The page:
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Greece's coalition government threatened after Democratic Left withdraws

Greece’s smallest political party in parliament, the Democratic Left, voted to leave Prime Minister’s Antonis Samaras’s coalition government Friday.

The withdrawal was in reaction to Samaras shuttering the state TV and radio broadcaster ERT last week, resulting in 2,600 layoffs. It leaves Samaras' coalition with a slim majority, making it harder to pass the reforms needed to please foreign lenders.

The party, with 14 votes in the 300-seat parliament, balked when Samaras offered to rehire 2,000 ERT employees, but didn’t suggest it would bring down the New Democratic-led government with a no-confidence vote.

"The country doesn't need elections," party leader Fotis Kouvelis said, according to Reuters. "The Democratic Left insists on its reform policy and will continue to seek and demand solutions within the European reality."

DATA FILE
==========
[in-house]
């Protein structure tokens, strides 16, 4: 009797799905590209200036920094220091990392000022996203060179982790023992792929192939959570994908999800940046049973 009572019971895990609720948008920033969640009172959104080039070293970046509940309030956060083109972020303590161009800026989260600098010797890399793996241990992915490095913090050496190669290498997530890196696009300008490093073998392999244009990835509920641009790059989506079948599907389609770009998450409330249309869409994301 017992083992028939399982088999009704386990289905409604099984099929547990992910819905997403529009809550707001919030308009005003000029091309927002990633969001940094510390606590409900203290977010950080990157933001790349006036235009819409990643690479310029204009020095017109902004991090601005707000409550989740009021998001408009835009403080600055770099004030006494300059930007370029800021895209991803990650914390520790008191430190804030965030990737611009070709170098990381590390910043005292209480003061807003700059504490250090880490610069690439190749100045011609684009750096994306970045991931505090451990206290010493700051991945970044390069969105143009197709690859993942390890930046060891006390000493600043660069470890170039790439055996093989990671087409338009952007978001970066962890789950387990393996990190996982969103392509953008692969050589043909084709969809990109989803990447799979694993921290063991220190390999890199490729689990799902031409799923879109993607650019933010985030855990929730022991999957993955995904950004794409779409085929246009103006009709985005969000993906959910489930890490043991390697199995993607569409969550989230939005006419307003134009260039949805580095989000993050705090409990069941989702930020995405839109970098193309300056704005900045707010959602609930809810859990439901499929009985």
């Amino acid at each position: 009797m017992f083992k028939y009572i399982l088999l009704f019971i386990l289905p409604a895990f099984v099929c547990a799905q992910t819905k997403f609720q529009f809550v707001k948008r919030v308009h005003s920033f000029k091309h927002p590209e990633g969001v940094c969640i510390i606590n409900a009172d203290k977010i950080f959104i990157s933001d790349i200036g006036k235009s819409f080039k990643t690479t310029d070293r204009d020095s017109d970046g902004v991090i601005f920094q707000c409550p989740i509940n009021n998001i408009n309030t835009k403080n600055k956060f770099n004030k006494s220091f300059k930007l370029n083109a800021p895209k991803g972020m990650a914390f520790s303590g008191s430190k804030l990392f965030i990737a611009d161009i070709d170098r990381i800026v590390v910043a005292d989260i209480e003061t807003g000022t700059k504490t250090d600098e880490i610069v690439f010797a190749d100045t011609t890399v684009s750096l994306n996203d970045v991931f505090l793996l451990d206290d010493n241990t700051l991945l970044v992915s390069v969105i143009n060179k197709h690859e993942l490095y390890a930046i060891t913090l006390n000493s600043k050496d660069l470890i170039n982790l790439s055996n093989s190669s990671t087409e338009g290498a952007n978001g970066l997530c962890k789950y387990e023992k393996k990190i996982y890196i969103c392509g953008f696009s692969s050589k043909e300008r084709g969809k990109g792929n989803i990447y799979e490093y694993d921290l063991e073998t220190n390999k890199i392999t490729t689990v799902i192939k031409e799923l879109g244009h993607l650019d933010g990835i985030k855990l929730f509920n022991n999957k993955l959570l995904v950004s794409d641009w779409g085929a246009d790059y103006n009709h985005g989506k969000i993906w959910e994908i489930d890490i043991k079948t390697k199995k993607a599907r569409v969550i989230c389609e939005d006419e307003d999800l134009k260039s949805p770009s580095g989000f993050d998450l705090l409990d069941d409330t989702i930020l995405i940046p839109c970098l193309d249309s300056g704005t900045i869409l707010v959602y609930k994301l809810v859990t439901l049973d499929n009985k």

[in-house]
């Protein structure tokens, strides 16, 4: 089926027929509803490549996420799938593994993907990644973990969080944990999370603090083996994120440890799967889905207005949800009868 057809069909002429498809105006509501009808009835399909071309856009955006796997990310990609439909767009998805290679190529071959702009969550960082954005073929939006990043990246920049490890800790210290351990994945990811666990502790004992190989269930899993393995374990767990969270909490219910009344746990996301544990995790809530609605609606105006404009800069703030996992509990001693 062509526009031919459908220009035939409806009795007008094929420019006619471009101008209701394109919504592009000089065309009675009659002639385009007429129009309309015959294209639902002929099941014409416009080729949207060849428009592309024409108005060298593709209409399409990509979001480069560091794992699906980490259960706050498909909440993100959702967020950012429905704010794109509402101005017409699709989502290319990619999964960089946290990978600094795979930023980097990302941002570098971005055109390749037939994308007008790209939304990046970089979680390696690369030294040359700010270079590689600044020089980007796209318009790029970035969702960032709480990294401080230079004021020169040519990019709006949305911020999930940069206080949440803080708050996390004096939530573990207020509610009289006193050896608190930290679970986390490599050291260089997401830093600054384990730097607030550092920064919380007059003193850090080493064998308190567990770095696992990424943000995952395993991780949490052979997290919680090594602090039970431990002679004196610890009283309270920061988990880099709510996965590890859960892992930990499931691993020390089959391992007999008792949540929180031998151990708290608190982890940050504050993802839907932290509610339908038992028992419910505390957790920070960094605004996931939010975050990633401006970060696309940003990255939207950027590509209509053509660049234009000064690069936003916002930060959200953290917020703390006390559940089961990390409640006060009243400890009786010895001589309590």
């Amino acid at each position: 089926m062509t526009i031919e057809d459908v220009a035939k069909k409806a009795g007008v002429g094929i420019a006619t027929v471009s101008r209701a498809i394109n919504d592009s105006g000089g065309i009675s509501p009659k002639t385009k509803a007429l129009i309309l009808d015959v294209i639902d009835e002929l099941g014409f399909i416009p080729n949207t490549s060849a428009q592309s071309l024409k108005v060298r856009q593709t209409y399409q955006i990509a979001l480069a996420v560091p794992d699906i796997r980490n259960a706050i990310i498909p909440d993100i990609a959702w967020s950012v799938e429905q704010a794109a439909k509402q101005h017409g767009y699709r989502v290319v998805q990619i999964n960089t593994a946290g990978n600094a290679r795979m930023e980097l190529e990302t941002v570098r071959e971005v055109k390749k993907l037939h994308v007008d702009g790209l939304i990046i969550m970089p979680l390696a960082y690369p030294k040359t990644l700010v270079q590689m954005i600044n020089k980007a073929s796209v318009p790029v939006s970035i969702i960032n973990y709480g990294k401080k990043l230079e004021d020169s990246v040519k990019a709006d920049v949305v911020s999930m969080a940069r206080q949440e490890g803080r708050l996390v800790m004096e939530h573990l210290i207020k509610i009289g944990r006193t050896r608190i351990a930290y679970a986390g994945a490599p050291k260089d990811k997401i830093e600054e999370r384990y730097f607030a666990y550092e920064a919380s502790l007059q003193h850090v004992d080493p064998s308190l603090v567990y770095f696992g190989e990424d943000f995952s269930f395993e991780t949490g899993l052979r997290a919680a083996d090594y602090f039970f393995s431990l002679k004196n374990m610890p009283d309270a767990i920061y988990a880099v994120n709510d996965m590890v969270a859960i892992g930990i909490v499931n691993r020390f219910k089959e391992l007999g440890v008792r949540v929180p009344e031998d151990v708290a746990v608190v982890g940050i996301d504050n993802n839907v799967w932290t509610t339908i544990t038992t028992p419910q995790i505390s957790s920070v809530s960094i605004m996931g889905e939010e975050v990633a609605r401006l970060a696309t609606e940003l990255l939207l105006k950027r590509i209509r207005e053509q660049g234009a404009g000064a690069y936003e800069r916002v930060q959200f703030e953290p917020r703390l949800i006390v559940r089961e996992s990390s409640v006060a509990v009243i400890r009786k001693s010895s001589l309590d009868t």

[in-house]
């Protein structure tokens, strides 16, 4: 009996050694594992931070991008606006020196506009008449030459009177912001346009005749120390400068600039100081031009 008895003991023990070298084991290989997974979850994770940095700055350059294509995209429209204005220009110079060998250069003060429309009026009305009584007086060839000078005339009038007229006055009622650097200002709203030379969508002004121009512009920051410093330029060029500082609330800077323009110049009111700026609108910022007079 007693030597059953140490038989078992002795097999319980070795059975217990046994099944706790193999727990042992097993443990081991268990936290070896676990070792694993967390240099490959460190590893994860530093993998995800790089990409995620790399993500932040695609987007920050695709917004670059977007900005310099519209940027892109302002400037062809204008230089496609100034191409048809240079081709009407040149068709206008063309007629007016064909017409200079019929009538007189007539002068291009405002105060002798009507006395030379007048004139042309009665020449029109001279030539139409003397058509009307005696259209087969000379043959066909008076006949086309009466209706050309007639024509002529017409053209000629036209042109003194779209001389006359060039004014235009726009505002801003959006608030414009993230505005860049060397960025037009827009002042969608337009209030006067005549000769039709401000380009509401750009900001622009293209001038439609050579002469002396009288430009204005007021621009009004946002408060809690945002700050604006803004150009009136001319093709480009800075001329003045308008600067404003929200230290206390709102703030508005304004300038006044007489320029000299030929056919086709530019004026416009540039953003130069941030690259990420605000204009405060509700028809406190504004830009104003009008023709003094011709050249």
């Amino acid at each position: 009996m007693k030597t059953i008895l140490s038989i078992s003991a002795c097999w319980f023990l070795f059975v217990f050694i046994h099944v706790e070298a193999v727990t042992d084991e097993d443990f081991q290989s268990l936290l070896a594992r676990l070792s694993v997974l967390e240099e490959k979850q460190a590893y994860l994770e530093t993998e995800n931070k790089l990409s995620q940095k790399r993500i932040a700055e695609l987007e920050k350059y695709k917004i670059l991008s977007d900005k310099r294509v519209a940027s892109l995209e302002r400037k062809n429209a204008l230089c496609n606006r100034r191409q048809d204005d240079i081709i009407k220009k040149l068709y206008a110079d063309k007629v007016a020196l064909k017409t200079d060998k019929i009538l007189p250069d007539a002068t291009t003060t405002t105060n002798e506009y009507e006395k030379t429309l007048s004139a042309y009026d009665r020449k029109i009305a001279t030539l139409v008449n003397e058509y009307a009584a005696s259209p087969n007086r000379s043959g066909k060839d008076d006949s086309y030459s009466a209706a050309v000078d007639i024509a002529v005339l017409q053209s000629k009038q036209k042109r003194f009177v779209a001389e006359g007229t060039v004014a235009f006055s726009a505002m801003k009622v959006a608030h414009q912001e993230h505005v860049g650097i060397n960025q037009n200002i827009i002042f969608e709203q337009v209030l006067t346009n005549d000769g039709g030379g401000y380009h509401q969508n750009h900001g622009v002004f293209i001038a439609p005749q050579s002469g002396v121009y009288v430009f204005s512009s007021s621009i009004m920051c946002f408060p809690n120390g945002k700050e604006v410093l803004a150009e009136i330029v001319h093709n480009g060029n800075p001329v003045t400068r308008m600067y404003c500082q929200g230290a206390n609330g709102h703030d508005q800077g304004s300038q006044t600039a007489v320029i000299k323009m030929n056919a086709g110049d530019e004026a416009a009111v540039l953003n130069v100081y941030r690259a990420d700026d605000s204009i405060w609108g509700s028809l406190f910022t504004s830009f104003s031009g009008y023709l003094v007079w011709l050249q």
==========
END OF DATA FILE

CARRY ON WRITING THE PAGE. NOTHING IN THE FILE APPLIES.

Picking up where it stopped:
The move may leave the Democratic Left with more influence since it said it would vote for issues it supported, instead of upholding all of the tenuous coalition's policies.

Samaras closed ERT last week to meet bailout targets imposed by the European Union. He called it a bloated beacon for political patronage, a “sinful” and “wasteful” use of government money.

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In a late-night TV address, the Greek prime minister said he will continue to govern with his slim majority; the New Democrats and ally PASOK have 153 seats.

"I want us to continue together as we started but I will move on either way," Samaras said, according to Greek media. "Our aim is to conclude our effort to save the country, always with a four-year term in our sights."

The Athens stock exchange fell 3 percent on news of the coalition’s split, and the interest rates on 10-year government bonds climbed slightly, according to BBC News.

A court ruled that ERT's stations can resume broadcasting, but they remained off air Friday due to differing interpretations of the judge’s decision, BBC News said.

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